We are a crude oil exporter. Thus, when oil prices plummeted recently, there was a perception that export receipts will also decline drastically and result in a current account deficit.

Indeed, this perception is not correct. As a net crude oil exporter, we had a surplus of RM7.7bil from January to November 2014.However, we are an importer of petroleum products with a net import bill of RM8.9bil during the same period.

If we include both crude oil and petroleum products, we are actually a net importer with a deficit of RM1.2bil.

Therefore, the perception that Malaysia is a large oil producer is also not true.However, if we factor in exports and imports of crude oil, and nett out petroleum products, then Malaysia is a net importer of petroleum. This does not include LNG, for which Malaysia is a net exporter.

Furthermore, we are still resilient as our diversified economy is able to weather the decline in oil prices.

With a better outlook for the global economy in 2015, the shortfall in commodity receipts is expected to be cushioned by increased demand for manufactured goods, such as electrical and electronic products, wood-based products, textile products and others, which account for 76% of total exports. Meanwhile, crude oil exports account for only 4.5% of total exports.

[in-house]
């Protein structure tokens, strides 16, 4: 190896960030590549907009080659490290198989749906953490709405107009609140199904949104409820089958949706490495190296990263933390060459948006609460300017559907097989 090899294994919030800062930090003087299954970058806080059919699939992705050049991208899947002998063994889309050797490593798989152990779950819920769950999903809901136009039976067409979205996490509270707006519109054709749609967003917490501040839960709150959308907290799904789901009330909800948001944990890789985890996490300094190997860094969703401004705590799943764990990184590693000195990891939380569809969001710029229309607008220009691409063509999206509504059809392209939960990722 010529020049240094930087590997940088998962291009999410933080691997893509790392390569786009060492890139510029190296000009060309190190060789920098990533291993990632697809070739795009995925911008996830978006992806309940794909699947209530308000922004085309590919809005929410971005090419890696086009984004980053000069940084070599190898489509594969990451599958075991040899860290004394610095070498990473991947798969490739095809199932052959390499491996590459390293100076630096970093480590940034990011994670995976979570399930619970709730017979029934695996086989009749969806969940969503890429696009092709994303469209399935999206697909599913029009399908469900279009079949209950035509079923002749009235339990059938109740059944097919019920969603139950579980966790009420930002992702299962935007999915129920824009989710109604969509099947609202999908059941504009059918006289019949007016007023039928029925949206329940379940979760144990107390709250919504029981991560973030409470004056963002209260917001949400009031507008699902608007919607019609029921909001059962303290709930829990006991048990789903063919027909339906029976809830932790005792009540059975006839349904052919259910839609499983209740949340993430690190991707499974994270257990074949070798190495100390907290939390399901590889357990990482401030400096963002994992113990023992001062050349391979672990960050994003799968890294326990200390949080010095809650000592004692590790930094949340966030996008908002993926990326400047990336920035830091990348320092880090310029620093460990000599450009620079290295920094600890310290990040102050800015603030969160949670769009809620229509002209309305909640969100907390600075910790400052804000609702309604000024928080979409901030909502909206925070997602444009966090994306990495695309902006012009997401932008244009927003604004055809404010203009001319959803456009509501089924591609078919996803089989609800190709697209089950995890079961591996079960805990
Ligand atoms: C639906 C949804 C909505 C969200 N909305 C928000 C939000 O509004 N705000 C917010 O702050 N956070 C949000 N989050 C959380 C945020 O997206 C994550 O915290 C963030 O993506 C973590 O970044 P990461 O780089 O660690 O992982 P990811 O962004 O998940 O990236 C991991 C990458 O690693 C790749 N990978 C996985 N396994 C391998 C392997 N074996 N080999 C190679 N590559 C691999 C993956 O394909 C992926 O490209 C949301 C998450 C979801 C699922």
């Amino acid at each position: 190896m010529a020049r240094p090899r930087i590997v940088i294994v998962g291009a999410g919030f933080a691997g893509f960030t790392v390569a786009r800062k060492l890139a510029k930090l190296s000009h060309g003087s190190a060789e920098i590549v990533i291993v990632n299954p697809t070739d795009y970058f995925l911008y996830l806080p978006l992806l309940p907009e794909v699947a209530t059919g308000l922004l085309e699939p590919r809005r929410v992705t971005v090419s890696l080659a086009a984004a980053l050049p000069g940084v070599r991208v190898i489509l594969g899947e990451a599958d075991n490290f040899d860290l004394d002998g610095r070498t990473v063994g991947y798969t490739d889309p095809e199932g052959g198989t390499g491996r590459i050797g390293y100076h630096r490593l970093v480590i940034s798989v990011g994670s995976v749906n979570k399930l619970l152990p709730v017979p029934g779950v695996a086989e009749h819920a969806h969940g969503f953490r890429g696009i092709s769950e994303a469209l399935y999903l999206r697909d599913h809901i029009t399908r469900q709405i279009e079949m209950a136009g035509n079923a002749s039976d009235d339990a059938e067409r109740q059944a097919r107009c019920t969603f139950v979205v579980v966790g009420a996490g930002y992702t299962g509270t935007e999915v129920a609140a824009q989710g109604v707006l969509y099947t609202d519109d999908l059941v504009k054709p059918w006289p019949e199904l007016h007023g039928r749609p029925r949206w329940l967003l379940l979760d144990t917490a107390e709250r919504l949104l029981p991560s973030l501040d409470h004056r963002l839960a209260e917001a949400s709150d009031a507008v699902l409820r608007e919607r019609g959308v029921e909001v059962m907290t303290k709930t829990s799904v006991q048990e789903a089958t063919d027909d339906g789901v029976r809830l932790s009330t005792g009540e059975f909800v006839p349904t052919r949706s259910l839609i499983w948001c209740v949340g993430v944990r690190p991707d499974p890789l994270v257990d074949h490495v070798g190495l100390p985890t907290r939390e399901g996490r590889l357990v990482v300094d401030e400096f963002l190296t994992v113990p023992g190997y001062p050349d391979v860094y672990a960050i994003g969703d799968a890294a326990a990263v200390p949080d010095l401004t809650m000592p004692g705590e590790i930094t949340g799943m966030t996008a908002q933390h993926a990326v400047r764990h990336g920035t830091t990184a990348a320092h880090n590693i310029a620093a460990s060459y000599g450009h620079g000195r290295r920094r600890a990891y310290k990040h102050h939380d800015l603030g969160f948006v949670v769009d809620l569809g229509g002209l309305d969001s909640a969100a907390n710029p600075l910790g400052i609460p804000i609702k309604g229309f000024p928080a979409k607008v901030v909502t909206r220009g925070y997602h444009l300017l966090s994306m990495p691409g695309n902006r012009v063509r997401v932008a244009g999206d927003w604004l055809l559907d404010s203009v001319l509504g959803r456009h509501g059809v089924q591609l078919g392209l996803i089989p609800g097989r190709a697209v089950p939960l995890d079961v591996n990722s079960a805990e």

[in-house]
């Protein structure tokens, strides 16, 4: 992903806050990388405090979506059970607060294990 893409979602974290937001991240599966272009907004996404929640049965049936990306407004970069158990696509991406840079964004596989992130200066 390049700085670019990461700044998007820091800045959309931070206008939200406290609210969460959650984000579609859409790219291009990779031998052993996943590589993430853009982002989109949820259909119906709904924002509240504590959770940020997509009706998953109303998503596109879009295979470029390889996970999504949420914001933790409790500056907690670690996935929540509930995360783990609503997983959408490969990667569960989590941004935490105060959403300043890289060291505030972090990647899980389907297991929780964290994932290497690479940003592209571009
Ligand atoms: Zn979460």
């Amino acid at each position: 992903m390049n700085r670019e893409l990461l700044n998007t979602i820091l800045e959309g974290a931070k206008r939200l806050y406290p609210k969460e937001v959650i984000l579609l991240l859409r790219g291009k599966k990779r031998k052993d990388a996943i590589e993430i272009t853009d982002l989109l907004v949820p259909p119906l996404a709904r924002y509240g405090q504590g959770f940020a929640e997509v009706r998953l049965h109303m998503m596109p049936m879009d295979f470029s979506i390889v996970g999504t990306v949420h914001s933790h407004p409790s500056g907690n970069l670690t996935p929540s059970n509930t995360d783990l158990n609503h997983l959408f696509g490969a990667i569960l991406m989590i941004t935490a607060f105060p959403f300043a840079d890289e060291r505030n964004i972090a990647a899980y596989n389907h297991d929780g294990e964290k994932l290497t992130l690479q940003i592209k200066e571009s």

Therefore, the Government is confident that the current account will remain in surplus this year, although smaller in the range of 2% to 3% of Gross National Income or GNI. In 2014, the current account balance is estimated to record a surplus at 5.1% of GNI.

Strategies to Strengthen Economic Resilience

As I have explained earlier, there are several issues which will impact the domestic economy significantly. In the light of this, the Government will take measures to ensure economic growth remains on a strong trajectory. We are confident of achieving GDP growth in the range of 4.5% – 5.5% this year with the implementation of the following strategies:

– First: Ensure balanced, inclusive and sustainable economic growth;

– Second: Continue fiscal reforms and consolidation; and

– Third: Provide assistance to the rakyat and business community to rebuild infrastructure damaged by floods.